Except when men are working next door, Lauren Menis lives on a quiet tree-lined street in Dunwoody.
At 46, the mother of two has spent the past decade caring for her two children, doing loads of laundry, grocery shopping, making meals, washing dishes, all the things mothers do.
“I was a stay-at-home mom four weeks ago,” Menis said. “Today I am an activist.”
She says she was bored with keeping house, but it’s hard to believe she’d trade any of it for a turn at activism, becoming an unlikely voice against a new wave of racial and ethnic hatred blanketing the country. Yes, standing for those unable to stand for themselves can be rewarding, but it can also be quite challenging, the headache you don’t need but can’t get rid of. It can be a thankless and lonely place, far worse than washing dirty laundry.
But Menis says, “It chose me.”
If that seems odd to you, you’ve never awakened to enough bad news to be completely fed up. Menis has.
It happened, she said, on the morning of Feb. 21 when news of a desecrated Jewish cemetery blared from her television set. Dozens of headstones had been toppled in what Missouri officials described as an “act of desecration.”
And it came amid growing concern about increasing anti-Semitism across the country. According to the Anti-Defamation League, there has been a dramatic spike in violent anti-Semitic assaults, and a marked increase in anti-Semitic incidents on college campuses since 2015.
Menis is a Jew but she isn’t particularly religious nor has she ever done much that could be considered particularly political.
“I just said to myself I’ve had enough,” she said.
Truth is her discontent with the hatred she was seeing had been growing for some time, starting with a white supremacists’ call to harass Jewish people in the town of Whitefish, Mont., late last year; and when she read the Facebook post of a black woman who held her peace as a white man hurled racial slurs at her on a New York City subway train.
“To me, right now if you don’t stand up, you are complicit,” Menis said. “We’re never going to stop hate, but we need to make it known that we won’t have it. Finally I was done.”
She had never felt the sting of racism or hate, but as a Jew growing up in South Africa, she knew what it was like to be part of an oppressive class, to carry with her the burden of guilt.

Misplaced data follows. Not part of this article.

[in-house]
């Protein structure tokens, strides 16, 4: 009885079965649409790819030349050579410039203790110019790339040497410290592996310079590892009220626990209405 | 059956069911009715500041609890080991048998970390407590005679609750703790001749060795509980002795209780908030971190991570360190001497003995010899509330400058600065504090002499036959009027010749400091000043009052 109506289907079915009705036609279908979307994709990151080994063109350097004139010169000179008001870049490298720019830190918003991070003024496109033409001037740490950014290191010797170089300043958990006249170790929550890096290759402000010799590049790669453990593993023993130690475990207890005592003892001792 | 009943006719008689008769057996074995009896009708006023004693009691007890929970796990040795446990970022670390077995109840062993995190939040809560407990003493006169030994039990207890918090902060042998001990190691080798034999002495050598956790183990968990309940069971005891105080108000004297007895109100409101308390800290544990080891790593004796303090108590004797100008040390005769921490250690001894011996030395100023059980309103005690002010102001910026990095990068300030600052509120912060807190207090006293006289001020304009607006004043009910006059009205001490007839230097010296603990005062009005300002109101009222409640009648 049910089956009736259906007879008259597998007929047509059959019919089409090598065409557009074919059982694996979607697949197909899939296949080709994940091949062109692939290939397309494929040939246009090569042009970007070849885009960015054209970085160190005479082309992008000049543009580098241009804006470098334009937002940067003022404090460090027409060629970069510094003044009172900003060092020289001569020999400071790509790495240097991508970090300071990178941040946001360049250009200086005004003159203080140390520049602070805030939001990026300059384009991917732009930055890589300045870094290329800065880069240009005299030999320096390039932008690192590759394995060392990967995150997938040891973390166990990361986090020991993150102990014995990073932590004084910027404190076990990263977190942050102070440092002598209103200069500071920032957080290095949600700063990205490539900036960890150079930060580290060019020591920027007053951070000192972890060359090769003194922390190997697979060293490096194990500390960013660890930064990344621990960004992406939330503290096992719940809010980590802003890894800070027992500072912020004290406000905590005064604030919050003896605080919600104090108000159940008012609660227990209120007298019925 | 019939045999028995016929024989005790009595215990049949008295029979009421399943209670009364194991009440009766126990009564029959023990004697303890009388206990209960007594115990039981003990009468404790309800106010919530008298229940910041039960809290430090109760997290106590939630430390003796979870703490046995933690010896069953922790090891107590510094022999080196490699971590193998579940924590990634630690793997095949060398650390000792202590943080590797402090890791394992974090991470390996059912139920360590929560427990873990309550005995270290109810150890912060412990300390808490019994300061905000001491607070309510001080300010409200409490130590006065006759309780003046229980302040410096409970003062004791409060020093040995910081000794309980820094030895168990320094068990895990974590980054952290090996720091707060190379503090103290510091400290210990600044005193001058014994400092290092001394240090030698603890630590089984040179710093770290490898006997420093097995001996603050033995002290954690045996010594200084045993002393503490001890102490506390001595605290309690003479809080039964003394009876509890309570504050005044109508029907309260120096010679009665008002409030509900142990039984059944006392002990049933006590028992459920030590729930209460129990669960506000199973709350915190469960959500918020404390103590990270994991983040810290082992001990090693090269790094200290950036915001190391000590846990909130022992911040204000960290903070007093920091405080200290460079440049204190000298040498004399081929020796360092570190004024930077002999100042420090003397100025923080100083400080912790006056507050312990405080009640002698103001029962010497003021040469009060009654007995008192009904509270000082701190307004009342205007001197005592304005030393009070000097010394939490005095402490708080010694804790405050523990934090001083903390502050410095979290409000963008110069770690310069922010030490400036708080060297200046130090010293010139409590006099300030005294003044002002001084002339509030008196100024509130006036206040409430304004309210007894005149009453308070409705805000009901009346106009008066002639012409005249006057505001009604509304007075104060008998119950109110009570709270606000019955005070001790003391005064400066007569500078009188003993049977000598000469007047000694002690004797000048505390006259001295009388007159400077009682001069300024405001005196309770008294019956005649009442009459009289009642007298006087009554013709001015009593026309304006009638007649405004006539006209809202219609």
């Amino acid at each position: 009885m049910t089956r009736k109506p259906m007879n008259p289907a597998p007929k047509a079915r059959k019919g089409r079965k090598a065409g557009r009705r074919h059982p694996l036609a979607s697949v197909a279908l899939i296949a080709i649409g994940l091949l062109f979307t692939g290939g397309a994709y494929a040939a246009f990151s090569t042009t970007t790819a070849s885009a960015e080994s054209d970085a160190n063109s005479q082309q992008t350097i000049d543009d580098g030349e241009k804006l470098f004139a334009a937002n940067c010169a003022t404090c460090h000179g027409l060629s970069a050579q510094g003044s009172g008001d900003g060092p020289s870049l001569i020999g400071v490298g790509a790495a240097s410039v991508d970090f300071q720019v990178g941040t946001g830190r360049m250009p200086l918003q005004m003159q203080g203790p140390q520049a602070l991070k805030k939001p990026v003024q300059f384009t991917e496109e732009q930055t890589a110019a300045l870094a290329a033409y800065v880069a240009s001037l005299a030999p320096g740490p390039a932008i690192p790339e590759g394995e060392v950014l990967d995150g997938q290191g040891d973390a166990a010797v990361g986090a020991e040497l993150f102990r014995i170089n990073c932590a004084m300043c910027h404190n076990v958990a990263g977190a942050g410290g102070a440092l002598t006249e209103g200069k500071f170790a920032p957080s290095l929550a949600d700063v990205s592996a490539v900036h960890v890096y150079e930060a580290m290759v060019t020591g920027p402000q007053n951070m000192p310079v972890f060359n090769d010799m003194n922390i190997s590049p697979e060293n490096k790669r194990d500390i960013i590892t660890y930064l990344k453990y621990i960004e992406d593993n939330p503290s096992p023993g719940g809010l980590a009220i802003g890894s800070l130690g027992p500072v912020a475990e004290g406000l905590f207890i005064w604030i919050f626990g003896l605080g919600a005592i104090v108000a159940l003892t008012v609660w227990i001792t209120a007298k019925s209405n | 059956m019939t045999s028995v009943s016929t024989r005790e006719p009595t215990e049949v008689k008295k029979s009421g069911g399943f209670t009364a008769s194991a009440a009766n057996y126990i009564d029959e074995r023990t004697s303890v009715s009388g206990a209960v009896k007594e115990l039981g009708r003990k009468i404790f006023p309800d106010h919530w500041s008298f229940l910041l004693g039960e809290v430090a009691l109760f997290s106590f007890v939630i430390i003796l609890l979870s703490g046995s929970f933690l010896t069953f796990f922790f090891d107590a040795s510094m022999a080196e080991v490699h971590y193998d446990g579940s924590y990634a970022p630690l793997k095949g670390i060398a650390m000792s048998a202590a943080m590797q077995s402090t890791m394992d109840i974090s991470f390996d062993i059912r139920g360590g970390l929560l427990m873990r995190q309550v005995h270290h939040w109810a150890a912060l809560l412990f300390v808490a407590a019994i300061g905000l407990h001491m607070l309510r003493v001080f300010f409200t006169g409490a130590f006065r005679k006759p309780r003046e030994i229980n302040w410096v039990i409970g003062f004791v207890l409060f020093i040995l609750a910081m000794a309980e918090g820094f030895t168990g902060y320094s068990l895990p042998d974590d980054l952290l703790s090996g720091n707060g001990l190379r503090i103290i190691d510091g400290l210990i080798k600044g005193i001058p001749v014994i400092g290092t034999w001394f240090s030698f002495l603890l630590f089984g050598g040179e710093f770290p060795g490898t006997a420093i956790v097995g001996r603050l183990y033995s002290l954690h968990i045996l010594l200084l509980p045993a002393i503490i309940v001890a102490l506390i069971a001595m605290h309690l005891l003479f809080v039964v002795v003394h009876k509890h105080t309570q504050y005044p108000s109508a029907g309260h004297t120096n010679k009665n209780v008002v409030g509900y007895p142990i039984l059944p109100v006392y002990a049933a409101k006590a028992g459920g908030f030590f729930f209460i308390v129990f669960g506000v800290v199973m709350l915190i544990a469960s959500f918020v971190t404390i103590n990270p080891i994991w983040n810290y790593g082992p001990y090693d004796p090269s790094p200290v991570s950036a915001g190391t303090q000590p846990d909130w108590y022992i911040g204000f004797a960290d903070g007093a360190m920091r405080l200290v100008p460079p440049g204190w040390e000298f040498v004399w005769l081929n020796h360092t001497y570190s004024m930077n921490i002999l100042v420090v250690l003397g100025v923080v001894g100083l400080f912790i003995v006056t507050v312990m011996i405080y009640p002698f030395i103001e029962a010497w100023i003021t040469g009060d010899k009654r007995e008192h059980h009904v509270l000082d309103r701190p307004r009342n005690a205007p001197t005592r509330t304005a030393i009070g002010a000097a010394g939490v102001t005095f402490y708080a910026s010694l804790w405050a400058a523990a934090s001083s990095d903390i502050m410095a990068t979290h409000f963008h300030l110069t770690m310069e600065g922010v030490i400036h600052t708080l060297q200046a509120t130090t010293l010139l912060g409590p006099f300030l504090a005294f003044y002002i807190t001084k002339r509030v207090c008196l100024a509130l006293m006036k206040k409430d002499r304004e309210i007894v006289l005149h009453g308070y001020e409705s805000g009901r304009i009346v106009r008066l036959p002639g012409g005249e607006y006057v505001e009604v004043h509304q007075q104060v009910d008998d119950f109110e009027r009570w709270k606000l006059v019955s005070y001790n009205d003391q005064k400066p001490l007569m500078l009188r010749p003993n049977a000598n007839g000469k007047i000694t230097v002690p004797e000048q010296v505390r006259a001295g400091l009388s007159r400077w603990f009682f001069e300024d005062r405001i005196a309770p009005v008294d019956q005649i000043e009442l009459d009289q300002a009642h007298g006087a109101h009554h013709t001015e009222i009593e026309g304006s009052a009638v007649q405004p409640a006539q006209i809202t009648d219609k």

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“I watched through a child’s eyes as my society, empowered by the rule of law, treated an entire race of people as a different class,” Menis said. “I saw my beloved Ray-Ray, a woman whose only choice was no choice at all, work as a live-in maid, cook and clean for my family and raise me while seeing her own daughter only once a year. I watched as she hid under the bed while policemen banged on the door, ready to take her away if she didn’t have the right stamps in her passbook. I saw her ‘home’ in the back of our house, a room with a concrete floor, a bed and not much more.”
Menis grabbed her phone and texted a group of moms at her children’s Jewish day school. Her message was simple.
“We have to do something about anti-Semitism.”
A former CNN producer who spent the first nine years of her life in Johannesburg, South Africa, witnessing the oppression of blacks, Menis hoped to recruit a group willing to stand together and denounce not just anti-Semitism but hatred of every kind. But she was thinking a newspaper ad might suffice.
Within minutes of Menis hitting the send button on her phone, women started to respond. They ran the gamut from the very accomplished to well-paid professionals. Menis had seen them at school but knew them only as moms.
They created a text group and called it the Atlanta Initiative Against Anti-Semitism.
But that didn’t seem like enough. She needed to do something that would have a lasting impact. She just didn’t know what. Menis thought of her children, and it dawned on her that unless she did something, they would inherit a world where swastikas and desecrated cemeteries might become the norm.
The women scheduled a meeting.
As her conversations with the other moms continued, so did the movement’s momentum. Several days later, both the Anti-Defamation League and the American Jewish Committee had signed on to sponsor the effort.
“After that, doors just flew open,” Menis said.
In just one month, people from more than 150 organizations, including Chick-fil-A, the Georgia Bureau of Investigation and the Islamic Speakers Bureau, have signed on to help.
They will meet Thursday morning for the first time to iron out their mission and brainstorm ideas on ways to deal with hate and anti-Semitism in their areas and turn them into grass-roots efforts within the metro Atlanta community.
“The goal is to create dialogue about anti-Semitism and hate because dialogue creates awareness and awareness can create change in attitudes,” Menis said.
Earlier this week, she seemed still surprised by the support she and the other moms have gotten and how quickly the laundry and errands have fallen by the wayside, but there have been no headaches.
“It’s been incredibly rewarding,” Menis said. “I love it. It feels so great to be doing something important.”
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